Example: A publisher enters into a contract to sell $1 million worth of books to its customer (a bookstore) and agrees that the customer does not have to pay for any books that the customer cannot resell. The consideration is variable: it could be less than $1 million, depending on whether the customer resells the books. Because control of the books is deemed to transfer to the customer upon delivery, the publisher’s performance obligation would be satisfied and revenue (subject to the constraint) would be recognized at that point. The publisher expects that the customer will resell $800,000 worth of books; however, that amount could be as low as $400,000. Under the proposed revenue guidance, the publisher would recognize $800,000 of revenue upon delivering the books to the customer, but only if the publisher concludes, on the basis of the factors listed in the proposed guidance, that subsequent changes in the expected amount of variable consideration will not result in a significant revenue reversal.

In accordance with the boards’ tentative decision, if subsequent changes in the expected amount of variable consideration could result in a significant revenue reversal, the publisher would not recognize the $800,000; rather, it would recognize the “minimum amount” of variable consideration that would not result in a significant revenue reversal. In this example, the publisher would have to determine the “minimum amount” to be recognized upon delivering the books; that determination would require significant judgment. Such amount could be the $400,000 if the publisher does not believe that the variable consideration is subject to significant revenue reversal; however, the amount could be zero if the publisher does not have sufficient confidence that the customer will resell any books. The publisher would need to “true up” the amount of revenue recognized on the basis of its revised estimate of the minimum amount each period.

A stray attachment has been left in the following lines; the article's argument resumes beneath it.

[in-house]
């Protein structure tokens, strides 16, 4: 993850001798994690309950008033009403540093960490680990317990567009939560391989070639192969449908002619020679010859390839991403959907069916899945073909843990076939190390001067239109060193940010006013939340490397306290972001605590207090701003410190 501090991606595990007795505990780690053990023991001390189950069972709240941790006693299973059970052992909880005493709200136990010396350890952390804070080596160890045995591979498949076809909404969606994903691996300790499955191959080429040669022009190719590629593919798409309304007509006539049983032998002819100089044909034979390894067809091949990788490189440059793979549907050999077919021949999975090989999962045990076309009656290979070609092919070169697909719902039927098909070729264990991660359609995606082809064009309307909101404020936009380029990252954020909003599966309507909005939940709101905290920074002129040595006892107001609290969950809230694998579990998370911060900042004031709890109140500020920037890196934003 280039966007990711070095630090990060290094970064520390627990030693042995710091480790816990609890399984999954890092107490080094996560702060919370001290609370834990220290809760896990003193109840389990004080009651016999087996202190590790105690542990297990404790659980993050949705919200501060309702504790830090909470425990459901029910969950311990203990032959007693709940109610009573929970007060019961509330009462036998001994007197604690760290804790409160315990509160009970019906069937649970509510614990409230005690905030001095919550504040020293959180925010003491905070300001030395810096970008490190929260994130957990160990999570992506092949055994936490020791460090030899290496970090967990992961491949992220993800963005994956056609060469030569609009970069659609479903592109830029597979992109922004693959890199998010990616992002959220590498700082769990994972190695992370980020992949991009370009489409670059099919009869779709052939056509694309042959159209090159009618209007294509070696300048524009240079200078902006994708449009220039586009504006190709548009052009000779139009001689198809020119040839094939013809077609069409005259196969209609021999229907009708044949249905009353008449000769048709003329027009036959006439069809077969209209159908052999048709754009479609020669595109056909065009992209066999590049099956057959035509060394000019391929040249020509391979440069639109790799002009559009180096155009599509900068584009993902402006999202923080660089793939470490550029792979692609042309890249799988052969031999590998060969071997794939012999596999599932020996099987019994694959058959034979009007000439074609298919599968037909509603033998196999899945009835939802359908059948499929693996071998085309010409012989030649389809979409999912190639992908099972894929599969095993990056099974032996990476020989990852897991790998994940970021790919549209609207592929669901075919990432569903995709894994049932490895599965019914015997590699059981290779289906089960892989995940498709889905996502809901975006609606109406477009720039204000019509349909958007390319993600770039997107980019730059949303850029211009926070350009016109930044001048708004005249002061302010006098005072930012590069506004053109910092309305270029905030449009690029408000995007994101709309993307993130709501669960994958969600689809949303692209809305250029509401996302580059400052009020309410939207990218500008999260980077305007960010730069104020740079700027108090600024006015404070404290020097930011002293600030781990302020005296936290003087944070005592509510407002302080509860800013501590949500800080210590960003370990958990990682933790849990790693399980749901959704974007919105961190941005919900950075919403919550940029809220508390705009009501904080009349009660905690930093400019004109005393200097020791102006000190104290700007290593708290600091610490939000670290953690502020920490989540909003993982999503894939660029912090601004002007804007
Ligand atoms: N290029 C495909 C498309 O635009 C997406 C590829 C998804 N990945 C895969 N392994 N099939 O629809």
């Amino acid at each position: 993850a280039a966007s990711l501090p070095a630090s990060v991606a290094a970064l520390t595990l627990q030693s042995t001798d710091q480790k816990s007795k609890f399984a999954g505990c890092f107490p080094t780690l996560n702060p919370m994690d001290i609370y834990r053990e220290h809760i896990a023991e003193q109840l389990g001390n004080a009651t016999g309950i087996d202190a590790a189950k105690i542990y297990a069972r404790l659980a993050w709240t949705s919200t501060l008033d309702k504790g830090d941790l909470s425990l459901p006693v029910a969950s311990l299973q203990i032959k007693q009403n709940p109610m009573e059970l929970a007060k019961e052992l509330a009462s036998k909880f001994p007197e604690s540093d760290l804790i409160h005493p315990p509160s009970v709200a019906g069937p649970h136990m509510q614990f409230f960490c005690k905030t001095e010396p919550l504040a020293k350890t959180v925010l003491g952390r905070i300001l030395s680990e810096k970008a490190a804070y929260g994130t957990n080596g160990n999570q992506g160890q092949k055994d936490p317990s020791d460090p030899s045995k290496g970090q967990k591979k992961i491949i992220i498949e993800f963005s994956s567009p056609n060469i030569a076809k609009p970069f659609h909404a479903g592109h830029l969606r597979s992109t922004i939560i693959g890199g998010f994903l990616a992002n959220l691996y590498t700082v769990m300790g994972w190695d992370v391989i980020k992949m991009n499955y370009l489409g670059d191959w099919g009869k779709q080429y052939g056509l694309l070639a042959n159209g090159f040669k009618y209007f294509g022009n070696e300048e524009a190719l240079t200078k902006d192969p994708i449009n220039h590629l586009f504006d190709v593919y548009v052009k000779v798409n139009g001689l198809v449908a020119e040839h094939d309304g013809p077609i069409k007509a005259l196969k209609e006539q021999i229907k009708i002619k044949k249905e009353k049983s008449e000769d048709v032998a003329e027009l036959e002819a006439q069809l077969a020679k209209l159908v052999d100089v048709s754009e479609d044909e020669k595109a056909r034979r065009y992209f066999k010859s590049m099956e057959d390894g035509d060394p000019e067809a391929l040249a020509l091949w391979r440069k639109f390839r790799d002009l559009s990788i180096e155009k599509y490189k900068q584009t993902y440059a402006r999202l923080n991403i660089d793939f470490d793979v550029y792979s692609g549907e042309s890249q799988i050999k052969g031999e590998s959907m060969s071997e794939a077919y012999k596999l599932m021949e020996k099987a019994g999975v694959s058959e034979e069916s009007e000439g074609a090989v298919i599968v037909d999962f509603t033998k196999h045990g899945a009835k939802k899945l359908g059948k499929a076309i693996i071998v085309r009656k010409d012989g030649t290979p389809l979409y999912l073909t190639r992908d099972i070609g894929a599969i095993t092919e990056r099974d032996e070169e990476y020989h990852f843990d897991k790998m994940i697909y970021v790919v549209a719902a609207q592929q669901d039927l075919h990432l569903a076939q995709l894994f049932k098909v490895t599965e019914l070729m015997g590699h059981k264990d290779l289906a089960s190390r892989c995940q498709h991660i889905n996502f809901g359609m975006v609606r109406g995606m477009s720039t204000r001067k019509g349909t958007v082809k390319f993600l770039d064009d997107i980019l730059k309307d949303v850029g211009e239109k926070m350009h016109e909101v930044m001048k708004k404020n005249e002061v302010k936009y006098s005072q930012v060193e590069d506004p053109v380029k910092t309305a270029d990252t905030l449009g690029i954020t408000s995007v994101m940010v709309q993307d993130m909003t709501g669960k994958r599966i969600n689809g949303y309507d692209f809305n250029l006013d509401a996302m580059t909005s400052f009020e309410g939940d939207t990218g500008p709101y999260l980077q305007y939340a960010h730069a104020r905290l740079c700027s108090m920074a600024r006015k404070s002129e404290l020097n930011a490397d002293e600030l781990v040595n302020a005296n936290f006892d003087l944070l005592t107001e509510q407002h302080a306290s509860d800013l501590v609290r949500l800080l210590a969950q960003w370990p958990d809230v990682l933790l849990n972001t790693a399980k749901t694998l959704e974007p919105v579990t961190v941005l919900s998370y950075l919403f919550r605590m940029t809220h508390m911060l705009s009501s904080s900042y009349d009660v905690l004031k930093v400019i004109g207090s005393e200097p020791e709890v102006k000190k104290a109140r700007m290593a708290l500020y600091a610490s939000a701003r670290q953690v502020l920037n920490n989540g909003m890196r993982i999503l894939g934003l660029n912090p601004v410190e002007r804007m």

Accounting for Contracts That Fail to Meet the Criteria in Step 1 for Identifying a Contract

The boards tentatively agreed to revise the guidance for a contract that fails to meet the criteria in step 1 of the proposed model. Specifically, they proposed to clarify that an entity would not recognize revenue from such a contract until all performance obligations in the contract have been satisfied and certain other criteria are met — i.e., the entity collects all promised consideration (or the contract is canceled) and the consideration is nonrefundable. This decision addresses concerns that entities could recognize revenue for contracts that do not meet the criteria in step 1 (and thus would be excluded from the scope of the revenue model) earlier than they would recognize revenue for contracts that meet the step 1 criteria and would therefore be subject to the proposal’s principles.

Also, the boards tentatively decided to remove the derecognition guidance for contracts that fail to meet the criteria in step 1 of the proposed model. Alternatively, the boards will rely on existing derecognition guidance in IFRSs and U.S. GAAP as well as add guidance for the sale of nonfinancial assets in the consequential amendments.

Finally, the boards tentatively decided to clarify that if an entity determines that a contract does not meet the step 1 criteria, such determination must be reassessed each reporting period.